I began to seek out sources of inspiration, developing an affinity towards graphic novels and art of the fantasy genre. For some time I was trying to come up with a strong, interesting female character to paint, but to no avail. Once again I found myself giving into my ‘belief’ that I had no imagination.
Then one day, many months later, I was walking at the beach with tunes playing in my ears, and thinking.
Suddenly it struck me! The strong woman I had been so desperately searching for was a warrior.
At that moment my crippling belief about myself began to unravel. An entire story began to unfold within my mind’s eye: characters, landscapes, concepts. As images flooded my mind, my heart filled with elation. I realized with certainty that what I had believed for over a decade to be true was indeed false.
The unexpected had occurred. My perception had shifted and that limiting belief — that seemingly defining and crippling part of my identity — simply vanished. My mind and heart opened to new and amazing possibilities.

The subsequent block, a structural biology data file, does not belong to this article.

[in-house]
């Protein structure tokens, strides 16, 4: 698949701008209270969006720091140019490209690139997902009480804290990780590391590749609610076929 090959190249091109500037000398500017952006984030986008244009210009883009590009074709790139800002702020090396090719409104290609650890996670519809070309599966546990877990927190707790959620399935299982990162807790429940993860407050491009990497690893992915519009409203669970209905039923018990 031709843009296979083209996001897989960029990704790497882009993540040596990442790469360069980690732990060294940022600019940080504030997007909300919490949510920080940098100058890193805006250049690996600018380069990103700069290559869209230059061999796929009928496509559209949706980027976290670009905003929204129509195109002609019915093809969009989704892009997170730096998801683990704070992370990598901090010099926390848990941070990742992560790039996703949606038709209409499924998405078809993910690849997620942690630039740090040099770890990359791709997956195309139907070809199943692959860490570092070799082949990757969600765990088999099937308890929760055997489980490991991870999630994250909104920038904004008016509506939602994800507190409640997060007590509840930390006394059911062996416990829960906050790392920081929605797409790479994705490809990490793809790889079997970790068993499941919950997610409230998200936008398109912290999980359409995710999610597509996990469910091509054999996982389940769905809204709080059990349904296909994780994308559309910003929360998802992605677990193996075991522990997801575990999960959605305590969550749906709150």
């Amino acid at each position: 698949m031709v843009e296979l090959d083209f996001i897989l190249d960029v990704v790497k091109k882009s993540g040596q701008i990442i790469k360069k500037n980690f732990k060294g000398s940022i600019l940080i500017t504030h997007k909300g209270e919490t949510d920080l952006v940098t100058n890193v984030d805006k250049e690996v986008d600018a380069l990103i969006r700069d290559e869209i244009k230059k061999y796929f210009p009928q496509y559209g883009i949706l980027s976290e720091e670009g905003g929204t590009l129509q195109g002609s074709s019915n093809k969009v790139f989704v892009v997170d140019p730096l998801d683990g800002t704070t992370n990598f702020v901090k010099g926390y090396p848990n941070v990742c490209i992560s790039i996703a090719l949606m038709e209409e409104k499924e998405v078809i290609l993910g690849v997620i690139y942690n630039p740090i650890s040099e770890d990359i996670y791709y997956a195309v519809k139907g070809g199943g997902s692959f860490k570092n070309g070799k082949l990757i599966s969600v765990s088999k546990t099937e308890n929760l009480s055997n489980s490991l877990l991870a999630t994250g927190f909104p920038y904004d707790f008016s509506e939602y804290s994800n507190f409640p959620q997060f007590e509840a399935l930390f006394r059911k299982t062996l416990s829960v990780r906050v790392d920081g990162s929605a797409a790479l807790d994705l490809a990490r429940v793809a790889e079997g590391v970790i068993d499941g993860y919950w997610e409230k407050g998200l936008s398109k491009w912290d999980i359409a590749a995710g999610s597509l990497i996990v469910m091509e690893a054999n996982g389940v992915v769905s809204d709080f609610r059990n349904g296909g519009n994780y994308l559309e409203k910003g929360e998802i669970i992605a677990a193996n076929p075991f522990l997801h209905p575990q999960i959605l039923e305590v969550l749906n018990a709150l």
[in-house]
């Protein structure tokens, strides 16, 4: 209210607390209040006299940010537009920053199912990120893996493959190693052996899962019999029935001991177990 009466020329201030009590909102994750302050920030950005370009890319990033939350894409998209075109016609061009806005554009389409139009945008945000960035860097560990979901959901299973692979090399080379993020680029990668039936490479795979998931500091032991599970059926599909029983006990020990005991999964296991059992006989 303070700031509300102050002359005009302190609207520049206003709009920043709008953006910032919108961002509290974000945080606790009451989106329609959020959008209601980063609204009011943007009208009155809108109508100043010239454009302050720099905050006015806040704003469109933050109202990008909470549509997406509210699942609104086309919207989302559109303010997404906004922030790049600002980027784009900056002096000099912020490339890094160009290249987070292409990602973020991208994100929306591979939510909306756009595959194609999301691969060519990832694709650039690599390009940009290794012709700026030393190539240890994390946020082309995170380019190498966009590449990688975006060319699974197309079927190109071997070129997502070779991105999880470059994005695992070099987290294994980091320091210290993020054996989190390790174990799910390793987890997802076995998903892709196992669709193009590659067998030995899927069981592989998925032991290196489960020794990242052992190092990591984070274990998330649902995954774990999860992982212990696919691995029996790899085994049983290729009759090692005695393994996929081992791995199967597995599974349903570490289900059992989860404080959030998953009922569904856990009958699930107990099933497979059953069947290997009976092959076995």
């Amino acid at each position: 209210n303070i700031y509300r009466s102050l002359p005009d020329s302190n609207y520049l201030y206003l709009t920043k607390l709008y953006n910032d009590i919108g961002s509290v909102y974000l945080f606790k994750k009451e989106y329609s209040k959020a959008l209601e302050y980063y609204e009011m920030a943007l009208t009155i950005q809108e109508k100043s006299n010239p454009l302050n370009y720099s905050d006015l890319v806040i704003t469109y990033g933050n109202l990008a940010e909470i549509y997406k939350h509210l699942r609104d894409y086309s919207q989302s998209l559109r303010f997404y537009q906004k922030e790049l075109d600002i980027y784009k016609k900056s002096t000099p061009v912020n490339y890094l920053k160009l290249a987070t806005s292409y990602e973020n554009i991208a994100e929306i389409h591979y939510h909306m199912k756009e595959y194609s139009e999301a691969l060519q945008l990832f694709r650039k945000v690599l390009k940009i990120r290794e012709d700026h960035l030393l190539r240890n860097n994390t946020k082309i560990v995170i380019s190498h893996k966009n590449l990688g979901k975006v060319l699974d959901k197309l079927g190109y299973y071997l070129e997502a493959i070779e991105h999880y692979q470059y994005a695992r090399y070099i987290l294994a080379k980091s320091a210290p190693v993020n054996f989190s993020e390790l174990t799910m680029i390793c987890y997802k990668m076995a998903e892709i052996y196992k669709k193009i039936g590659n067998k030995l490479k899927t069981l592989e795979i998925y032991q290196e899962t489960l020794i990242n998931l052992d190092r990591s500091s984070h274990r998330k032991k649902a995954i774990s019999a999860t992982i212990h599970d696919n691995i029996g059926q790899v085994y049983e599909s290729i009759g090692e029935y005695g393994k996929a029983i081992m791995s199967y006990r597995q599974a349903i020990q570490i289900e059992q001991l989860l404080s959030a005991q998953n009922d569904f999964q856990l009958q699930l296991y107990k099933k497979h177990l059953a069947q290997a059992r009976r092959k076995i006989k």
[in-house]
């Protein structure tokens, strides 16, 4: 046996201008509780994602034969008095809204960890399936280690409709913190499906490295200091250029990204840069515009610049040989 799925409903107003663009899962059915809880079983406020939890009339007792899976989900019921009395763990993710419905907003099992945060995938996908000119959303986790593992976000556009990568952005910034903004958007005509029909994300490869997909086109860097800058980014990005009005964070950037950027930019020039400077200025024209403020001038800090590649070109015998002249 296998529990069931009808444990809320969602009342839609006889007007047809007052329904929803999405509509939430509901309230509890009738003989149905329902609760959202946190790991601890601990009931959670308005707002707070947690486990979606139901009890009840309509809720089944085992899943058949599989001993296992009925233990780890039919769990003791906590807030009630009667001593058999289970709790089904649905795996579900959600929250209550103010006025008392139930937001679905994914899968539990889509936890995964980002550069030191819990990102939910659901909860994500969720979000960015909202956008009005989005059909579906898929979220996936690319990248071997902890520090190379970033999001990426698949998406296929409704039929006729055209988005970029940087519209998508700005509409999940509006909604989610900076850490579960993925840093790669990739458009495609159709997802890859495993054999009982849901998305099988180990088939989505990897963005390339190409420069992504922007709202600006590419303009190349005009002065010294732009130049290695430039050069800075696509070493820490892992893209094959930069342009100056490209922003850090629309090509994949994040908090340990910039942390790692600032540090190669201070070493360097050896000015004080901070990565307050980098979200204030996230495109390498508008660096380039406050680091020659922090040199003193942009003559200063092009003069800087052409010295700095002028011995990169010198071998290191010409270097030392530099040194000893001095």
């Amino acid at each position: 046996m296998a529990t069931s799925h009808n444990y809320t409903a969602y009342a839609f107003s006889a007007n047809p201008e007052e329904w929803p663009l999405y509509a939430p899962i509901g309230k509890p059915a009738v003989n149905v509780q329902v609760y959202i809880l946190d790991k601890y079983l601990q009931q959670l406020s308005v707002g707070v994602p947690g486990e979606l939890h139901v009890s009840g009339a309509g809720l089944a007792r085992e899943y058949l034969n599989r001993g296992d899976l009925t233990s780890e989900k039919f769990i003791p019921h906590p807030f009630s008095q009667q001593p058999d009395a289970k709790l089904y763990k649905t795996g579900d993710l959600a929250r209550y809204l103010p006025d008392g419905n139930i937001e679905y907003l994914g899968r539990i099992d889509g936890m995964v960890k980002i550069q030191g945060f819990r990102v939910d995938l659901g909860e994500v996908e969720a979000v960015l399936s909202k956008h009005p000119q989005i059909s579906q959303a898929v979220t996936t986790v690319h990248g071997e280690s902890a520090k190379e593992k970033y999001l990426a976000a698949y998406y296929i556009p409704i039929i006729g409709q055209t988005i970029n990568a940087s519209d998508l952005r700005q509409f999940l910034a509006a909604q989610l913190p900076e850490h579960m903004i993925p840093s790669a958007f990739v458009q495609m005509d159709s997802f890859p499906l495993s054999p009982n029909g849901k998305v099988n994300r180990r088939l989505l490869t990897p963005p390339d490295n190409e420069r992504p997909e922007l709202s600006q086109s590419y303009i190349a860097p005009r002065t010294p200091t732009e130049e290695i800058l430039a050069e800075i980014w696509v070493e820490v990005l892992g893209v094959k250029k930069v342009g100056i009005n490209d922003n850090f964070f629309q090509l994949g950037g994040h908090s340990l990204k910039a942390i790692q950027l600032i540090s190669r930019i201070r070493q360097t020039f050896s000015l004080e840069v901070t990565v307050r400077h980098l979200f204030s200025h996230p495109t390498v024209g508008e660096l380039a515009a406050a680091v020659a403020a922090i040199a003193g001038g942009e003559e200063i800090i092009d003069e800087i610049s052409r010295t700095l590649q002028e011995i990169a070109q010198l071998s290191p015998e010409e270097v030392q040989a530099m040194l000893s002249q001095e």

So I ask you this:
- What beliefs do you have about yourself that are limiting your perception of who you truly are?
- Do you have a tale of mistaken identity to tell? Listen to your inner dialogue.
- What is it saying to you?
- Is it holding you back from doing and achieving your fullest potential? If so, what can you do to initiate that shift for yourself?
The answers you seek are within you. The key is to seek and to learn how to ask the appropriate questions and be open for your journey to unfold before you.
Happy soul searching!
“fragements” meaduva @ flickr. Creative Commons. Some rights reserved.